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Wednesday 27 March 2013

Telegraph Expat Hypocrisy

Following the Cyprus bailout, the spectre of unfortunate expats having their bank accounts raided has proved a fruitful patch for editors looking to put on a few more sales by frightening the readers. And the Maily Telegraph has been no exception, with Brussels point man Bruno Waterfield – a worthy successor to Boris Johnson when it comes to stories of dubious veracity – in a starring role.

All British expats face Eurozone raids on their savings” he proclaimed, which would be difficult for all those expats who have not settled in the Eurozone. So clearly anyone daft enough to up sticks and move to Cyprus, or Spain, or Italy, or Portugal, has not been listening to the munificent expertise of the Telegraph, or they would have become wise to the point of going elsewhere.

Or maybe they wouldn’t: “Sun, sea and sand – and low tax for pensioners” proclaimed Harriet Meyer back in 2008, in the, er, Telegraph. “A stable currency and no inheritance tax makes Cyprus a popular place for Britons to retire”, she went on, telling how better off retirees could take advantage of a flat rate of tax set at just 5%. So that daft advice came from the same paper now doing the frightening.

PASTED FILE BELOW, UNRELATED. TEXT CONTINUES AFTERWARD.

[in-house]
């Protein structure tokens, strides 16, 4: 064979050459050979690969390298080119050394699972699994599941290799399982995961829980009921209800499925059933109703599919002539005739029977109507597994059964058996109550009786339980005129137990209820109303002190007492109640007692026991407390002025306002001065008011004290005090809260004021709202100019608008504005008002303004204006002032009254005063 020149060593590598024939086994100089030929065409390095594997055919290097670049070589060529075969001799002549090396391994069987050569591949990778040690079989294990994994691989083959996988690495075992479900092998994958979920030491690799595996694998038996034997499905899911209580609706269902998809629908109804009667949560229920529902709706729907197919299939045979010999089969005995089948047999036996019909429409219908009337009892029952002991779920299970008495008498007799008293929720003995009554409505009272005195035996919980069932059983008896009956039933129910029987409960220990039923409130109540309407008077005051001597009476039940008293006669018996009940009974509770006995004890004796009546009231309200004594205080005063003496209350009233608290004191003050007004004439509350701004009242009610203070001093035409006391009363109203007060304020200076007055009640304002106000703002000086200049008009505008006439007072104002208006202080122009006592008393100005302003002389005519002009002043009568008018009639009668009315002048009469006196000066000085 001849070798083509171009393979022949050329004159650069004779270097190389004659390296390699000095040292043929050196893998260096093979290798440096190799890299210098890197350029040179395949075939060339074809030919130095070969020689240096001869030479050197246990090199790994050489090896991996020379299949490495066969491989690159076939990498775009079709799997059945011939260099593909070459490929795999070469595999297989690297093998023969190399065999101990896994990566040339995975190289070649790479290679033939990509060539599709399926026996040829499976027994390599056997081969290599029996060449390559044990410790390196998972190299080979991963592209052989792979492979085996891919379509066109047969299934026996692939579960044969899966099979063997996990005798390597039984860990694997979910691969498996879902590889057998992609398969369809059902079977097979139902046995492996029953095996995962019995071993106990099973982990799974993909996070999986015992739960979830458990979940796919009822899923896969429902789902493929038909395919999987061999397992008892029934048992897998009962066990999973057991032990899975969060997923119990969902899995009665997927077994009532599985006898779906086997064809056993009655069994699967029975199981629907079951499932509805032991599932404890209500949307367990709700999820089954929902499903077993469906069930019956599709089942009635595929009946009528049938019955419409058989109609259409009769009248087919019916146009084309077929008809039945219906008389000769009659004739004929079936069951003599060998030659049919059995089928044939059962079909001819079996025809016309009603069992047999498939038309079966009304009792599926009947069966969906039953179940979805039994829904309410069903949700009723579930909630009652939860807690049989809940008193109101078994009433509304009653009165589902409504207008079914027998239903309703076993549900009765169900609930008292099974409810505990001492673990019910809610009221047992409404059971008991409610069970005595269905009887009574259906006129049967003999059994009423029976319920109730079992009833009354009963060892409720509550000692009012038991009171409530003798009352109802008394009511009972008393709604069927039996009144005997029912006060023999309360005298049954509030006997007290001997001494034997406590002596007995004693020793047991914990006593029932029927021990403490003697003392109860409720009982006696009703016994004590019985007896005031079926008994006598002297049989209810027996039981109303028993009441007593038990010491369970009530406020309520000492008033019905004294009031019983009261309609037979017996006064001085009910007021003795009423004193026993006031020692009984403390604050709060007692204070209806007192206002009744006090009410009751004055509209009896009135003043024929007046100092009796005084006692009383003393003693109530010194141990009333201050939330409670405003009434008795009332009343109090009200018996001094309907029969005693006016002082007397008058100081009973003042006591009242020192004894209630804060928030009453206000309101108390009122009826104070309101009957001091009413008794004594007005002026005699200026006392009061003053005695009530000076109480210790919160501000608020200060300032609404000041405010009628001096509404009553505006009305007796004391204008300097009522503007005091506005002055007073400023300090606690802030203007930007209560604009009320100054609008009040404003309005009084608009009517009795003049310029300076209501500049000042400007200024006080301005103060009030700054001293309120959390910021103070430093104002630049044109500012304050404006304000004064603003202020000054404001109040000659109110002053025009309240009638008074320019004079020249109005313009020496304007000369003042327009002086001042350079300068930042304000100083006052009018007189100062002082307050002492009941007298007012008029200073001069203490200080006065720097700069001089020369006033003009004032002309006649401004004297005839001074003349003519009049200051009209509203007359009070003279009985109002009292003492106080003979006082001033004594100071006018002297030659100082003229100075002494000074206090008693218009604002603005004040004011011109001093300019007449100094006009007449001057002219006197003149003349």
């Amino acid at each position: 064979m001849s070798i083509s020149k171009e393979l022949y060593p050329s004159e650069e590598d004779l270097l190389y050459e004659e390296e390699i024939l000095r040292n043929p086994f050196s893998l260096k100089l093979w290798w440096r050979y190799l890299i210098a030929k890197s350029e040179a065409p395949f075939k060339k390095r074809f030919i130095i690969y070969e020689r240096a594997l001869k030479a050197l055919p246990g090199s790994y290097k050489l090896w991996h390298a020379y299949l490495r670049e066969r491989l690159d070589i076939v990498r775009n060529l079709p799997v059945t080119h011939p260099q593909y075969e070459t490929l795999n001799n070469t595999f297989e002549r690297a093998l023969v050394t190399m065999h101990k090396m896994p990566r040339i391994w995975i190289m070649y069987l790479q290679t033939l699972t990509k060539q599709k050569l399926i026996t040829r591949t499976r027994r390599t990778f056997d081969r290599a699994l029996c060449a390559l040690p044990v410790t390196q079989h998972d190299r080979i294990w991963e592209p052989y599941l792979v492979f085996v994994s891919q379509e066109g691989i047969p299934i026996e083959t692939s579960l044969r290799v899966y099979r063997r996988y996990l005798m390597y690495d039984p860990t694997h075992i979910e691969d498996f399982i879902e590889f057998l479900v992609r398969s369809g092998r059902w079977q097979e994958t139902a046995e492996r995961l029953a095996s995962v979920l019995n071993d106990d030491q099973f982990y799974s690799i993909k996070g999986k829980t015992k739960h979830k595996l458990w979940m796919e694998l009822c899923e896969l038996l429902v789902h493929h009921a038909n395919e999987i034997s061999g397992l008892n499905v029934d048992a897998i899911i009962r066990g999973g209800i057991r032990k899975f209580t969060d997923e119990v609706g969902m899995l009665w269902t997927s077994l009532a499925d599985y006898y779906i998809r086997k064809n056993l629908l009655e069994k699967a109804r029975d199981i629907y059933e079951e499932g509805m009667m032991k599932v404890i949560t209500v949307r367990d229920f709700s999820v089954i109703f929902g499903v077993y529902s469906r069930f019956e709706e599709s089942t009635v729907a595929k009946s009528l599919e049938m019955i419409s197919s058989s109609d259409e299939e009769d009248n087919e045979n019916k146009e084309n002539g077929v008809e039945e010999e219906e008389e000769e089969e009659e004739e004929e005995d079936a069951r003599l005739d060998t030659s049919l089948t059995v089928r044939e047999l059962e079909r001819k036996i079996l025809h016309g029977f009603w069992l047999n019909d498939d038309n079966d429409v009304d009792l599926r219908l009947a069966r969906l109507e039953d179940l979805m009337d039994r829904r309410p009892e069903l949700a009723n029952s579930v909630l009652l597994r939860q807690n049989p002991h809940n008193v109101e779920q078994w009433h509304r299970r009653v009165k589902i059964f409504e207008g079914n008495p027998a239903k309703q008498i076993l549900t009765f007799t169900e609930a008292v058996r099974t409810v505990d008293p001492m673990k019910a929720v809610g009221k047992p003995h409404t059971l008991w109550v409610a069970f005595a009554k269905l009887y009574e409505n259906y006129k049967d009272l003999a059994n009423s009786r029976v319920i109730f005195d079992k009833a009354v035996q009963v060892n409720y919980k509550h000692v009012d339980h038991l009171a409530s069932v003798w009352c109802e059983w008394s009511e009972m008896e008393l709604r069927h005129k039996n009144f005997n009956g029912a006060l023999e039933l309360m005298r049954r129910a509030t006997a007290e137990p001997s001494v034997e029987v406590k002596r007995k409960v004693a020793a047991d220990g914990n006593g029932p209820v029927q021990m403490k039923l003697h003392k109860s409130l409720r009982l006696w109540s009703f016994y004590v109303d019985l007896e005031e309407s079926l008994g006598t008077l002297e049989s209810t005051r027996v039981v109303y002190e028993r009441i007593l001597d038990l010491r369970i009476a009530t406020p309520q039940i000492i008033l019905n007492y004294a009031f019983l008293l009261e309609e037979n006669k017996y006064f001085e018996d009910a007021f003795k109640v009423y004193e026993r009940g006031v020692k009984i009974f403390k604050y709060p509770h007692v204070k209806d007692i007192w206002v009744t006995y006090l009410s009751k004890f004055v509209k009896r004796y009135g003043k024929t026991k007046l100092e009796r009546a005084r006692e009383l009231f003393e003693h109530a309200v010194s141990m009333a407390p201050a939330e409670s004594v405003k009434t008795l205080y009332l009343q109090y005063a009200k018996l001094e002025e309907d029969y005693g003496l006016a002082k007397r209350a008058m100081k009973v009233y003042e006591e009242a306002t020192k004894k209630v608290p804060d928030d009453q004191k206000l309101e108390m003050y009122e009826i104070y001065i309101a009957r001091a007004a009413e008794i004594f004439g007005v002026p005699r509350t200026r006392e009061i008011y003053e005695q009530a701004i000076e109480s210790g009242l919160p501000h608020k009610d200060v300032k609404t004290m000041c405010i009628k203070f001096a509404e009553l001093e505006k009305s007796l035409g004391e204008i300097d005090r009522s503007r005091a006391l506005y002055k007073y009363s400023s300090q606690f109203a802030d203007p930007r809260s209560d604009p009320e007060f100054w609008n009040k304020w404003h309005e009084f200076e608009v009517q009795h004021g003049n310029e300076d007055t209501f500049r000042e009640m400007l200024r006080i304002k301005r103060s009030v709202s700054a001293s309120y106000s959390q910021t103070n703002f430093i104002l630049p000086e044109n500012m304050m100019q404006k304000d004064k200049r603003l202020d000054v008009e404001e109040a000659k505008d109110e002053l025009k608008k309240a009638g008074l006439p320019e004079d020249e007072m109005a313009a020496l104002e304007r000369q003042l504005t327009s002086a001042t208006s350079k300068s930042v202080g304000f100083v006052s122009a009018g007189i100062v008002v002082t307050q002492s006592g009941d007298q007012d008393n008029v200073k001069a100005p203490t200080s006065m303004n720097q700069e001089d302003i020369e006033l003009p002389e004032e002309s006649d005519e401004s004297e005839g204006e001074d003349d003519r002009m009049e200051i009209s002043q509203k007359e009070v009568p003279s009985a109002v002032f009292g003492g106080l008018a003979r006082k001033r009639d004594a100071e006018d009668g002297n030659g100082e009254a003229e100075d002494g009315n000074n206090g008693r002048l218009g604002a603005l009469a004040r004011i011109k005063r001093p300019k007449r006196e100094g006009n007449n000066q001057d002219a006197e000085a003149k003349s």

And what was that Bruno Waterfield was saying about Portugal’s banks being “in trouble”? So his paper wouldn’t be trying to tempt its readers into investing in them, would it? Er, yes it would: “Portugal relaxes tax rules for expats” proclaimed Justin Harper only last August. “Portugal has relaxed its tax rules for affluent expats to encourage more of them to park funds in the country”. Oh dear.

Well, OK, but that’s an exception, surely? No it isn’t: last June, Suzi Dixon told readers “Still ‘plenty of incentives’ to move to Spain”, talking of property prices which have fallen even further since that was written. And only this January, Peter Pallot calmed reader nerves over health insurance: “Don’t let health worries cloud the Spanish sunshine”. Or worries over that Euro bank account with the savings in it.

Dare one ask about Italy or France , then? Ooh, go on: Max Davidson brought Telegraph readers the “Top 10 places to retire overseas”. At number one was south-west France, and third in the list, the Italian Adriatic region of Le Marche (the top ten also featured the Canary Islands – ie Spain – and Cyprus). So lots more temptation to go and open an account where you now shouldn’t.

And don’t forget, Telegraph readers, that whatever Waterfield is telling you, “There’s never been a better time to move abroad”, as Alison Steed told only last November, together with a photo of a beach on Spain’s Costa del Sol, the land of all those dodgy banks that you should actually be avoiding. There’s clearly nothing quite like facing both ways on an issue if you want to sell newspapers.

After all, as long as the readers buy, the Telegraph doesn’t care about them.

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